In the spirit of earlier blog posts, we again want to use this space to respond to some of the early comments and criticism we've gotten on the paper.  This accompanies a related attempt to answer some "frequently asked questions" about our paper that we got from the press and earlier inquirires.  We imagine that we will be updating this blog post as additional criticism rolls in.   But here are some of the "Frequently Heard Criticisms" (FHCs) so far, and some responses:

1.  These results just don't pass the "sniff test" [Alternate version:  Your impacts are too big, and they just can't be true].  As far as I can tell, "this doesn't pass the sniff test" is just a snarky way of saying, "this disagrees strongly with what I thought I knew about the world, and I am uninterested in updating that view".

For those still deciding whether or not to update their views, it seems worthwhile to explicitly lay out the key assumptions in our projection exercise, and then be explicit about why these might or might not be good assumptions.

  1. Assumptions about how much future climate might change.  Our only assumption here is that the CMIP5 ensemble is in the ballpark for RCP8.5.  But that doesn't really matter that much either, since we can calculate impacts under any amount of warming you want (see Figure 5d).  But people seem less worried about this one anyway.
  2. Assumptions about secular trends in growth.  Again, we pull these from the SSPs and so are just passing-the-assumption-buck, so to speak, onto what the folks who put together the SSPs assume about how countries are going to perform in the future.  But these assumptions don't end up mattering too much for our main headline number (i.e. the impact on global GDP, relative to world without climate change), because that's a relative number.  For comparisons between a high-baseline-growth scenario (SSP5) and a low-growth scenario (SSP3), see Extended data Table 3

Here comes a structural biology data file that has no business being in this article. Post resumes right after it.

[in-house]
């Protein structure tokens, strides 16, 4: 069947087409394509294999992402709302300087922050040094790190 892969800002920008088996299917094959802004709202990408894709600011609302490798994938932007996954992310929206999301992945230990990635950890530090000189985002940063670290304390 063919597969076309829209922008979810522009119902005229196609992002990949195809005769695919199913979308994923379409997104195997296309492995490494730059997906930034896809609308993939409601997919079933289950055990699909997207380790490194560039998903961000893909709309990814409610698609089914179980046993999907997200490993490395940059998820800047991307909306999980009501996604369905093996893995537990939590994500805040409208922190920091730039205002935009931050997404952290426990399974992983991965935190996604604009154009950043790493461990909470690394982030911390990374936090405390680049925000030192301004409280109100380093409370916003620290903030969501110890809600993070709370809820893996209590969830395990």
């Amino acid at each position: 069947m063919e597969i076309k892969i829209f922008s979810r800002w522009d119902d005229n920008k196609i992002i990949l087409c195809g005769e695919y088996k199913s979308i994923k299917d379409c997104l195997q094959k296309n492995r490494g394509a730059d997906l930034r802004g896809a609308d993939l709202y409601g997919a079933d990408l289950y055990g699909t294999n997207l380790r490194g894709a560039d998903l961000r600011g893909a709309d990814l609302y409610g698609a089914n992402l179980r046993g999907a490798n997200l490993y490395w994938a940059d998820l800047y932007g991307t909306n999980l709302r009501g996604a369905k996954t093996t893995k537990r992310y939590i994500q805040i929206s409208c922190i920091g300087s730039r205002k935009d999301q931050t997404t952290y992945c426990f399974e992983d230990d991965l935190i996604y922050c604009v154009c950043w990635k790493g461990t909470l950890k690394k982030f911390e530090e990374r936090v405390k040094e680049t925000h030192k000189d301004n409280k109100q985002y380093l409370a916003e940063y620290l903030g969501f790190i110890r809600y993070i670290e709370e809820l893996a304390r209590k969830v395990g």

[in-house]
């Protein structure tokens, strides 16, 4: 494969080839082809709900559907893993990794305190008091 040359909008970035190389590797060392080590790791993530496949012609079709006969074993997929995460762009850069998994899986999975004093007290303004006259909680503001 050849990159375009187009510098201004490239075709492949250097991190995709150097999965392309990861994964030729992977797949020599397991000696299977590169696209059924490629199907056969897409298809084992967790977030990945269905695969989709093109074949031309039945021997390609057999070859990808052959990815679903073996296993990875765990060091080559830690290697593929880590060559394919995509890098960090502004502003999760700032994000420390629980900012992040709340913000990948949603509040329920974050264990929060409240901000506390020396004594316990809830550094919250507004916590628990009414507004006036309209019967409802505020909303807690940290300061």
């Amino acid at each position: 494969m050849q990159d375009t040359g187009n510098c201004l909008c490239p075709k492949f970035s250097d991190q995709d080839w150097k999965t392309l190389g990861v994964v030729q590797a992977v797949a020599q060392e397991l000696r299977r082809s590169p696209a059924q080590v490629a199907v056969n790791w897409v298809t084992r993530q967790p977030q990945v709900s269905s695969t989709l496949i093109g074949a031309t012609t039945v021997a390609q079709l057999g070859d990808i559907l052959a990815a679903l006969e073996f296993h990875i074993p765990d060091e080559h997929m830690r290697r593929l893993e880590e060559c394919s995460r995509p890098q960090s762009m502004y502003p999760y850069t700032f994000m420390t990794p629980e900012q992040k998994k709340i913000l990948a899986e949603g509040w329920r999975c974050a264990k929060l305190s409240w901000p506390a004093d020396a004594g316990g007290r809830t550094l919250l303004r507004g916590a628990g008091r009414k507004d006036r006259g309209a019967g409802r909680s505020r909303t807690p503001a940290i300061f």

3. The assumption that historical responses will be a good guide for understanding future responses.  This is a key one for most folks, and you can see at least two reasons to be uneasy with this assumption.  First, (3a) that our historical estimates are derived from year-to-year variation in temperature, which is potentially hard for agents to anticipate and respond to, whereas future climate change will be a slower-moving, more-predictable, more-anticipate-able shift.  Second, (3b) that there is no way that economies 50 or 85 years from now will look like today's economies, and we can't reasonably expect them to respond similarly. 
We return to (3a) below.  Claim (3b) you hear a lot, and on some level has to be true:  we have no idea what economies are going to look like in 2100 (I'm still trying to figure out what Snapchat is...).  However, what we do have is the experiment over the last 50 years of being able to look at countries at very different points in the development process, and study how both the really advanced ones and the really poor ones respond to environmental change.  And from our vantage point, the news is just not that good:  sensitivity to temperature fluctuations has not changed over time (Fig 2c in the paper, reproduced below), and rich countries appear only marginally less sensitive -- if at all -- than poor countries (Fig 2b and like half of the supplement).  This latter result, as we highlight in the paper, is very consistent with a crap-ton (technical term) of micro-level studies from rich countries -- e.g. see Sol and Tatyana's nice paper on the US.  Even incredibly technologically advance countries, and advanced sectors within those countries, are hurt by higher temperatures.  I just don't see how you can look at these data and be sanguine about our ability to adapt.